Wall Street Journal, 7/9/13, on Fukushima

In a recent post the Wall Street Journal  Japan reported that:

 Tepco found at one well that the level of cesium 134, a radioactive element with a half life of around 2 years commonly associated with nuclear accidents, was 9,000 becquerels per liter on July 8–90 times higher than it was just three days earlier. (A becquerel is a measure of how much radioactive energy is released per second.) That’s 150 times higher than Japan’s safety standard of 60 becquerels per liter for the element.

Similarly, the level of cesium 137, another radioactive form of cesium with a half life of 30 years, was 18,000 becquerels per liter, around 85 times higher than three days earlier, and 200 times higher than the safety standard.

These are dramatic spikes to develop over a few days.  This disaster is ongoing.

Another report  stated that the former head of the reactor at Fukushima died of esophageal cancer at the age of 59.

The former head of the Fukushima Daiichi Nuclear Power Plant has died from esophageal cancer, the plant’s operator said. He was 58.

Agence France-Presse/Getty Images
Masao Yoshida, former chief of Tokyo Electric Power‘s 9501.TO +6.37% Fukushima Daiichi nuclear power plant, died of cancer on July 9, the operator said.

Tokyo Electric Power Co. announced that Masao Yoshida passed away in a Tokyo hospital Tuesday morning. Mr. Yoshida had been known for serving as the on-site crisis manager after the plant was hit by the March 11, 2011 earthquake and tsunami, triggering one of the biggest nuclear disasters in history.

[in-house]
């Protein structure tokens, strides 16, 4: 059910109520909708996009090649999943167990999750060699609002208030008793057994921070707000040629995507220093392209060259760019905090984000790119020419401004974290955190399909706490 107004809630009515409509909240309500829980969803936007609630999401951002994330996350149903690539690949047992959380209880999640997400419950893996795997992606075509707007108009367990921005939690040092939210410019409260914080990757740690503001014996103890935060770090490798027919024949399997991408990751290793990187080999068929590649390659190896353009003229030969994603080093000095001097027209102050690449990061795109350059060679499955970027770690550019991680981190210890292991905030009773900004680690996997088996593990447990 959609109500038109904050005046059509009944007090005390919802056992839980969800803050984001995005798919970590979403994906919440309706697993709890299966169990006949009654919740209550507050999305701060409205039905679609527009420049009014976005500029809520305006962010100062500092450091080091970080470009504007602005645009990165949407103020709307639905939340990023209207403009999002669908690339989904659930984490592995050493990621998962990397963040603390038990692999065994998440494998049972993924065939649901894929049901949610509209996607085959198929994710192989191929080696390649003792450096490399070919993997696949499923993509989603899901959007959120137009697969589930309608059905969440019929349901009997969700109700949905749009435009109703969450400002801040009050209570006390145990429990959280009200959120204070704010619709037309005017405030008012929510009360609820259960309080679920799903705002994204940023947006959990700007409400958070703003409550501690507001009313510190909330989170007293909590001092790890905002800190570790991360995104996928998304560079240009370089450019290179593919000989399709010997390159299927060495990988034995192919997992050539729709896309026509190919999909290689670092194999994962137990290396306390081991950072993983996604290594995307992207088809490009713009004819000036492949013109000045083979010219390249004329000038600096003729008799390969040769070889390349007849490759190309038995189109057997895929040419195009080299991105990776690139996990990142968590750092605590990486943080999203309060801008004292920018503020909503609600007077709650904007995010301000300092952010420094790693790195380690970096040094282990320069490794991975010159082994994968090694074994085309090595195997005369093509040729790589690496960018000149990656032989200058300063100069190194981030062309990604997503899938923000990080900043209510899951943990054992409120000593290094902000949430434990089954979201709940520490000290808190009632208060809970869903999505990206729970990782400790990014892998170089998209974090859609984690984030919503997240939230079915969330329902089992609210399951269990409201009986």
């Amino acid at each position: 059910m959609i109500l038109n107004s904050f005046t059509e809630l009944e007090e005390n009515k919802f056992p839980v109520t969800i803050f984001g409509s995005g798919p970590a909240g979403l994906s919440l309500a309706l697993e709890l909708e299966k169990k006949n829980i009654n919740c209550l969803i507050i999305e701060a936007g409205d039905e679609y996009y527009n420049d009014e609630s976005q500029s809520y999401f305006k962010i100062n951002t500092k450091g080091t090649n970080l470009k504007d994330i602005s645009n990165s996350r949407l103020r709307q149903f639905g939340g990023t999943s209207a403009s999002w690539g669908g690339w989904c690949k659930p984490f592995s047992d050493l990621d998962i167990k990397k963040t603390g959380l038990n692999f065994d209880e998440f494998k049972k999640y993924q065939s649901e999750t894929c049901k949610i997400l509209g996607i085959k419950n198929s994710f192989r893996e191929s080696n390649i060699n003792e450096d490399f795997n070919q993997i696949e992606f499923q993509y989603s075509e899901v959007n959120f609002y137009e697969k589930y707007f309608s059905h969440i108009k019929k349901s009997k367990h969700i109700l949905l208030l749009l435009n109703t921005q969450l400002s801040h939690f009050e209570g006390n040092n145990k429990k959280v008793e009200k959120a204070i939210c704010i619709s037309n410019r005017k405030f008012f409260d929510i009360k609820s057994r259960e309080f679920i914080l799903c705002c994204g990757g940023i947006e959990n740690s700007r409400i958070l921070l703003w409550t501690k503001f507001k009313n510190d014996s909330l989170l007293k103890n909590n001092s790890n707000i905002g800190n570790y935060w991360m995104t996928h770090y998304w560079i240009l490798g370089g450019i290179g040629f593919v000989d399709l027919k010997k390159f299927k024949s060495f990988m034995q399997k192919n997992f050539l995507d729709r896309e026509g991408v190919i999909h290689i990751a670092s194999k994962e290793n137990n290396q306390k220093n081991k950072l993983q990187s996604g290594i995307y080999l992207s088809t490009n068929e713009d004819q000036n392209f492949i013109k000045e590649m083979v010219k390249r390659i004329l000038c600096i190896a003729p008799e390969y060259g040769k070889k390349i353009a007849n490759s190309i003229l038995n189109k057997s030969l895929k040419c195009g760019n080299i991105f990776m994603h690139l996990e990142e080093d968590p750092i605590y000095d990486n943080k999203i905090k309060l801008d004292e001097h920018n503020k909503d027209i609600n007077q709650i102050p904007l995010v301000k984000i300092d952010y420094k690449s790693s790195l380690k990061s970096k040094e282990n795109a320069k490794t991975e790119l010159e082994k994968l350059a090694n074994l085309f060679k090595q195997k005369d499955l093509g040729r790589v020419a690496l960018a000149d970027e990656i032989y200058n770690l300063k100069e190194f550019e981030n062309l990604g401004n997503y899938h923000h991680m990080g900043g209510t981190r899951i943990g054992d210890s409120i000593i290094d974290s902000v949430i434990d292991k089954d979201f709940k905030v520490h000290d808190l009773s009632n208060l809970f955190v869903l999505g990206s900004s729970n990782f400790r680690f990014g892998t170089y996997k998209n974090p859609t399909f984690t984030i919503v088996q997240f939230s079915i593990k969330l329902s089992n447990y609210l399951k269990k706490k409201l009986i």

He stepped down as head of the plant in December 2011 after being diagnosed with cancer, and had been under medical treatment after suffering a brain hemorrhage last July.

Mr. Yoshida assumed the manager’s post in June 2010 and was considered instrumental in preventing the disaster from worsening further when the plant was hit by a magnitude-9 earthquake and a giant tsunami, losing the capacity to cool its reactors and leading to severe damage to the reactor cores.

The Osaka native was known as a straight-talker unafraid of differences of opinion, and once ignored an order from Tepco headquarters to stop pumping seawater into a reactor. The decision was later praised as having prevented much more serious damage.

A Tepco spokesman said Mr. Yoshida had been exposed to approximately 70 millisieverts of radiation following the March 11 disaster, but cited his doctors as saying it would take at least five years for the effects of radiation to develop into a cancer.

“We believe that the possibility of radiation having had an effect on his illness was very low,” he said.

In a written statement posted on Tepco’s website, President Naomi Hirose said that as chief of the Fukushima Daiichi plant, Mr. Yoshida “brought the workers together and was literally prepared to die to respond to the accident.”

Mr Yoshida had years of exposure to radioactive material while working at nuclear reactors.  His exposure did not start at the time of the accident.

In other news the share  price of TEPCO rose 6% today.

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